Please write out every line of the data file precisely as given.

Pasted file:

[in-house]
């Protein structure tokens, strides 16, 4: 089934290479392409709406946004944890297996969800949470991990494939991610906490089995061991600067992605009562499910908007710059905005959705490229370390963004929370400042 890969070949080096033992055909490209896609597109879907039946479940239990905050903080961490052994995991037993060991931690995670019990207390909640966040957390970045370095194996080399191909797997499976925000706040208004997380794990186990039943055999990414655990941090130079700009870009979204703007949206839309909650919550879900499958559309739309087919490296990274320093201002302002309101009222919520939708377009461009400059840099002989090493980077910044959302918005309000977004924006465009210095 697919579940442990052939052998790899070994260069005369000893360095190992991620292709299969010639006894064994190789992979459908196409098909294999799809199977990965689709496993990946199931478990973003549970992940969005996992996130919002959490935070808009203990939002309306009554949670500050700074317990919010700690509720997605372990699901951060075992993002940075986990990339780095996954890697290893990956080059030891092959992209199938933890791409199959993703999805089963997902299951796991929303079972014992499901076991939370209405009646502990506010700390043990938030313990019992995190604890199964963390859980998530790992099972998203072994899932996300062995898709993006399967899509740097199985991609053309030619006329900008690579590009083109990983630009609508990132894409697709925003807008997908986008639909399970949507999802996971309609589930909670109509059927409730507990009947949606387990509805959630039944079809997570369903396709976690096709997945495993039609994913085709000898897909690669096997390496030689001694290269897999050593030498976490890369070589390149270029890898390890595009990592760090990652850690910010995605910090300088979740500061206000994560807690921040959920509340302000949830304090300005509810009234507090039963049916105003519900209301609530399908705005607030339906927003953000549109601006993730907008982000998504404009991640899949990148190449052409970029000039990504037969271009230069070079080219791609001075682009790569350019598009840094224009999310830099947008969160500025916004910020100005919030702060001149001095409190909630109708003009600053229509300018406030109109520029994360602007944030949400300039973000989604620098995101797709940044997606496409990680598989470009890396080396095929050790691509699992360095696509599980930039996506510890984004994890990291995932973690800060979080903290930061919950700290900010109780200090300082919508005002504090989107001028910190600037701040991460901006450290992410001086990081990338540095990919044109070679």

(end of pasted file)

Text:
[in-house]
């Protein structure tokens, strides 16, 4: 089934290479392409709406946004944890297996969800949470991990494939991610906490089995061991600067992605009562499910908007710059905005959705490229370390963004929370400042 890969070949080096033992055909490209896609597109879907039946479940239990905050903080961490052994995991037993060991931690995670019990207390909640966040957390970045370095194996080399191909797997499976925000706040208004997380794990186990039943055999990414655990941090130079700009870009979204703007949206839309909650919550879900499958559309739309087919490296990274320093201002302002309101009222919520939708377009461009400059840099002989090493980077910044959302918005309000977004924006465009210095 697919579940442990052939052998790899070994260069005369000893360095190992991620292709299969010639006894064994190789992979459908196409098909294999799809199977990965689709496993990946199931478990973003549970992940969005996992996130919002959490935070808009203990939002309306009554949670500050700074317990919010700690509720997605372990699901951060075992993002940075986990990339780095996954890697290893990956080059030891092959992209199938933890791409199959993703999805089963997902299951796991929303079972014992499901076991939370209405009646502990506010700390043990938030313990019992995190604890199964963390859980998530790992099972998203072994899932996300062995898709993006399967899509740097199985991609053309030619006329900008690579590009083109990983630009609508990132894409697709925003807008997908986008639909399970949507999802996971309609589930909670109509059927409730507990009947949606387990509805959630039944079809997570369903396709976690096709997945495993039609994913085709000898897909690669096997390496030689001694290269897999050593030498976490890369070589390149270029890898390890595009990592760090990652850690910010995605910090300088979740500061206000994560807690921040959920509340302000949830304090300005509810009234507090039963049916105003519900209301609530399908705005607030339906927003953000549109601006993730907008982000998504404009991640899949990148190449052409970029000039990504037969271009230069070079080219791609001075682009790569350019598009840094224009999310830099947008969160500025916004910020100005919030702060001149001095409190909630109708003009600053229509300018406030109109520029994360602007944030949400300039973000989604620098995101797709940044997606496409990680598989470009890396080396095929050790691509699992360095696509599980930039996506510890984004994890990291995932973690800060979080903290930061919950700290900010109780200090300082919508005002504090989107001028910190600037701040991460901006450290992410001086990081990338540095990919044109070679």